It's vital to heed the signal that Mechaal sends out. Formulated in this way Hamas demands are not "unreasonable", but can only be considered justified on the historical background.

Sophia said...

Dear Cosmic,
lets hope that your appreciation of Germany's position is correct. In my opinion, Germany can make a big difference. But nobody can replace Joshka Fisher and his opinionated position toward the US which is very much european.

Gert said...

My take on Fisher:

"Yesterday's revolutionaries are today's politicians, today's politicians are tomorrow's reactionaries".

Sophia said...


Can you elaborate on 'today's politicians are tomorrow's reactionaries' in the case of Fisher ?

Gert said...

I was being a bit short there.

Whilst I still respect Fisher as a fairly progressive politician, my interest in environmental issues shows that Fisher has slid considerably to the centre since getting out of the green shadows and into mainstream politics. I guess that's kind of normal. Sometimes that can be a good thing, sometimes not...

Looking at the political biographies of people like Blair and Straw, what you see there is the morphing of quite militant students into quite authoritarian figures. In particular Blair, as the Dispatches program showed once again, is more than willing to sacrifice the power of the people to further his own ideas. Problem is that Blair is often (probably) quite well meaning but loses sight of pluralism and democratic consensus. Re Iraq, he recently stated "he'd do it all again". Even a donkey only stubs his toe once... Not so with Dear Leader...

Sorry for going off-topic...

Sophia said...

You are right. Some of them get to loose themselves when in power. However, I cannot speak about Fisher's position in environnemental issues but it seems to me that germany is a very environnementalist country and the green party there is the most powerful among european green parties.

Gert said...

Off topic:

Looks like our mutual "friend" (lol) is at it again...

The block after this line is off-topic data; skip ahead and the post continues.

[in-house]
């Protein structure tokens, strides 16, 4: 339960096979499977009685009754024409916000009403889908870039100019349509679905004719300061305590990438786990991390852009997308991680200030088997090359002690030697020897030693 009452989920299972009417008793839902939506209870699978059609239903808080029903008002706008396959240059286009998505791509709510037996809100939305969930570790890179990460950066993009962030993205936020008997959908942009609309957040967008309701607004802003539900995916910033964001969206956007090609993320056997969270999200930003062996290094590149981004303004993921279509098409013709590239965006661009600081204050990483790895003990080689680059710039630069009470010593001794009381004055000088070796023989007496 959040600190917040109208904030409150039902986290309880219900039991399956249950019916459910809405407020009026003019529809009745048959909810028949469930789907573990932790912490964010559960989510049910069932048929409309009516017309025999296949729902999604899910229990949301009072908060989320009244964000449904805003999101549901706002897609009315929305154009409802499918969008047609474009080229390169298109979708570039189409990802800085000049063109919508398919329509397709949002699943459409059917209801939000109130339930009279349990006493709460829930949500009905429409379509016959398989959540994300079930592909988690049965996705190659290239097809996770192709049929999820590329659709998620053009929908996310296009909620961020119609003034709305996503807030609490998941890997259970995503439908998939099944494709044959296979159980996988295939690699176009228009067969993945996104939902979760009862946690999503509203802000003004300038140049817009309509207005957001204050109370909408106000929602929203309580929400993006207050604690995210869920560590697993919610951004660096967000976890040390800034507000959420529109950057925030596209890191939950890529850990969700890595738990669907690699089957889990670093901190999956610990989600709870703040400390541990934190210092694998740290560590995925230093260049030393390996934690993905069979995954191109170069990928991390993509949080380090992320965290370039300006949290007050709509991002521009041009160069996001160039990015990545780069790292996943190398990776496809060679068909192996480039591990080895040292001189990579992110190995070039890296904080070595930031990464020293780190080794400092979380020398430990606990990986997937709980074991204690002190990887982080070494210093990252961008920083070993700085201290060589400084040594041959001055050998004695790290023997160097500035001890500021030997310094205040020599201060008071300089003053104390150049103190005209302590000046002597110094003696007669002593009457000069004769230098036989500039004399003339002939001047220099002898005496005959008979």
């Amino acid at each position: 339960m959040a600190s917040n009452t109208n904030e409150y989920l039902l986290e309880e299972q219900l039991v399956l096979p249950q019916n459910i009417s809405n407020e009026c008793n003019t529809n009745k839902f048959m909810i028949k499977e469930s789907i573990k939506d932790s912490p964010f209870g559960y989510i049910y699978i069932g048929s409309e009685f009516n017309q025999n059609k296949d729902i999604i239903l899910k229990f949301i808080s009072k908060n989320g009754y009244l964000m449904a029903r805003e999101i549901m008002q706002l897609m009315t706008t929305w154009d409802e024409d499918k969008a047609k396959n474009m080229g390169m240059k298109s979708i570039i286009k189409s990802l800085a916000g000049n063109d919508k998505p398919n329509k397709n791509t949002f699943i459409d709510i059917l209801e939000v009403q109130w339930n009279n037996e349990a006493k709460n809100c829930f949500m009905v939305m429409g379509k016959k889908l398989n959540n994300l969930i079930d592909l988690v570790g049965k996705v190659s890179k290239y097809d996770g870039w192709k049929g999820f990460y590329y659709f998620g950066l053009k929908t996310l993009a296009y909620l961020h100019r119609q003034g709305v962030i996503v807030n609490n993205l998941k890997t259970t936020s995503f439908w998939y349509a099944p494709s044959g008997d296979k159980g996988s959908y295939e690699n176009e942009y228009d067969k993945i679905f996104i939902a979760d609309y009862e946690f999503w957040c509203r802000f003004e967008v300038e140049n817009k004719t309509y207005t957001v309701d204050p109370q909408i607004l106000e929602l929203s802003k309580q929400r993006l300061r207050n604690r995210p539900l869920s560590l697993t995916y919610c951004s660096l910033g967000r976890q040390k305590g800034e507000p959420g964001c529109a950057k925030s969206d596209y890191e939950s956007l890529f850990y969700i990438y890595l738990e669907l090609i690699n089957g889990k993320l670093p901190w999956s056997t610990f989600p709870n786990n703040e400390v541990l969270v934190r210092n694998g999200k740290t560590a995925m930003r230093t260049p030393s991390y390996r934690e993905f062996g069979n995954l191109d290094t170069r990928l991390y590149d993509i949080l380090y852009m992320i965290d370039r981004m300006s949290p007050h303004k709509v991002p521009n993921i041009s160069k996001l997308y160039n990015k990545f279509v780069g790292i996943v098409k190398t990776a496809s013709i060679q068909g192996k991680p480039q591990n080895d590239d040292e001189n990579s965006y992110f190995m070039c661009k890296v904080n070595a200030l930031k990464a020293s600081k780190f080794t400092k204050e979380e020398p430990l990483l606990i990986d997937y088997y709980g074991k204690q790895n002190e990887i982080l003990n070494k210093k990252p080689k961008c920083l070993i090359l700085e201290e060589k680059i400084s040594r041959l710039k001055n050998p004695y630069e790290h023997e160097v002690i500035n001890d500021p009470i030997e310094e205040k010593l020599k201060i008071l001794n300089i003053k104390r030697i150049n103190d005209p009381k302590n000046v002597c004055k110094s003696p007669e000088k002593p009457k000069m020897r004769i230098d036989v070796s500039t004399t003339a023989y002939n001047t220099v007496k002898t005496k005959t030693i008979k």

Scroll down to Peter42y2 on Thu Apr 20. We've been linked!

Cosmic Duck said...

"Yesterday's revolutionaries are today's politicians, today's politicians are tomorrow's reactionaries".

The president of the European Commission, who is now a leading champion for neoliberalist policies to be adopted in the EU, was a Maoist, when he was a student. Jospin was a trotzkist, when he was young.

In Fischer's case, you're right, Gert, that he also moved somewhat, i.e. towards the centre. But after all, he stood for some style that was a little different from other "apparatchick"-politicians in the German federal state. I still remember when he told Rumsfeld off at the NATO ministerial meeting shortly after the attack on Iraq. That was really wonderful to see some of the diplomatic polish being peeled off. Also the Greens in the German government were responsible for Germany stopping the further development of nuclear power - they even carried through a plan to start dismanteling it.

But of course, in suit and tie and as a responsbile foreign minister of the federal republic, he was a far cry from the revolutionary student being beaten up by the police in demonstrations in the 1970s.

Richard said...

What was it someone once said?

All power corrupts!?

I think, albeit to varying degrees, that's as inarguable as it is inevitable.

Since March 29th 2006